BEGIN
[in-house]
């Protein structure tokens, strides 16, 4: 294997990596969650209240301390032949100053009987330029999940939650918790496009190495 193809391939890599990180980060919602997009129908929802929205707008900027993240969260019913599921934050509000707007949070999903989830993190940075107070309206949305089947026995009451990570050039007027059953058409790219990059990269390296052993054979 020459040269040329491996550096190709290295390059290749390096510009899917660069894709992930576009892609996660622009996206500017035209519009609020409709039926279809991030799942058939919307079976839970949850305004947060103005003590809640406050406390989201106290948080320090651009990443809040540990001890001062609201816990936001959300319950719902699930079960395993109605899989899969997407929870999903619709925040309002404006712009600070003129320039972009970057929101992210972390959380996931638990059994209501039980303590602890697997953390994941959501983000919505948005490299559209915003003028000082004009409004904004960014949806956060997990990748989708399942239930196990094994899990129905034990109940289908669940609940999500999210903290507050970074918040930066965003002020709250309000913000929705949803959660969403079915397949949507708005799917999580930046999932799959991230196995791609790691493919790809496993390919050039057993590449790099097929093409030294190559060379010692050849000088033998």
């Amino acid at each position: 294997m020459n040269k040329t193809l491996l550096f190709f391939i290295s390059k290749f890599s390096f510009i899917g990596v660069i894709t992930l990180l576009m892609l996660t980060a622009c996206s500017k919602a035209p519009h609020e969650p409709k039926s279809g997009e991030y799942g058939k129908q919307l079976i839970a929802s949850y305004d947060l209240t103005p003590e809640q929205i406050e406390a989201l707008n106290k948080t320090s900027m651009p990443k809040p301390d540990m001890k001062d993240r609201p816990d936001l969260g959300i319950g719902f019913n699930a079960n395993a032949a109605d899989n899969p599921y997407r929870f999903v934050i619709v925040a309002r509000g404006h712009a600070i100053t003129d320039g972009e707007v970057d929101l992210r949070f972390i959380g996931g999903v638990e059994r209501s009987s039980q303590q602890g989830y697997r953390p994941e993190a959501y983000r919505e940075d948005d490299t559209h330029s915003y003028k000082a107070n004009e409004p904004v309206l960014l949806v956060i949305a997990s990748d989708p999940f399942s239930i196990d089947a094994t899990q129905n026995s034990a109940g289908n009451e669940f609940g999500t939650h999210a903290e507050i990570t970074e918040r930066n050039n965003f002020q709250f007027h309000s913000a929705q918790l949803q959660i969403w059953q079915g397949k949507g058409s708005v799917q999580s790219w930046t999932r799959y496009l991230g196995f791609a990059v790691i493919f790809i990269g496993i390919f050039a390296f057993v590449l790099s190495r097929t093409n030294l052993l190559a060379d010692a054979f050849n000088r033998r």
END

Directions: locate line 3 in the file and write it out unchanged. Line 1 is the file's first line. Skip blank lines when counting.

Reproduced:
């Amino acid at each position: 294997m020459n040269k040329t193809l491996l550096f190709f391939i290295s390059k290749f890599s390096f510009i899917g990596v660069i894709t992930l990180l576009m892609l996660t980060a622009c996206s500017k919602a035209p519009h609020e969650p409709k039926s279809g997009e991030y799942g058939k129908q919307l079976i839970a929802s949850y305004d947060l209240t103005p003590e809640q929205i406050e406390a989201l707008n106290k948080t320090s900027m651009p990443k809040p301390d540990m001890k001062d993240r609201p816990d936001l969260g959300i319950g719902f019913n699930a079960n395993a032949a109605d899989n899969p599921y997407r929870f999903v934050i619709v925040a309002r509000g404006h712009a600070i100053t003129d320039g972009e707007v970057d929101l992210r949070f972390i959380g996931g999903v638990e059994r209501s009987s039980q303590q602890g989830y697997r953390p994941e993190a959501y983000r919505e940075d948005d490299t559209h330029s915003y003028k000082a107070n004009e409004p904004v309206l960014l949806v956060i949305a997990s990748d989708p999940f399942s239930i196990d089947a094994t899990q129905n026995s034990a109940g289908n009451e669940f609940g999500t939650h999210a903290e507050i990570t970074e918040r930066n050039n965003f002020q709250f007027h309000s913000a929705q918790l949803q959660i969403w059953q079915g397949k949507g058409s708005v799917q999580s790219w930046t999932r799959y496009l991230g196995f791609a990059v790691i493919f790809i990269g496993i390919f050039a390296f057993v590449l790099s190495r097929t093409n030294l052993l190559a060379d010692a054979f050849n000088r033998r």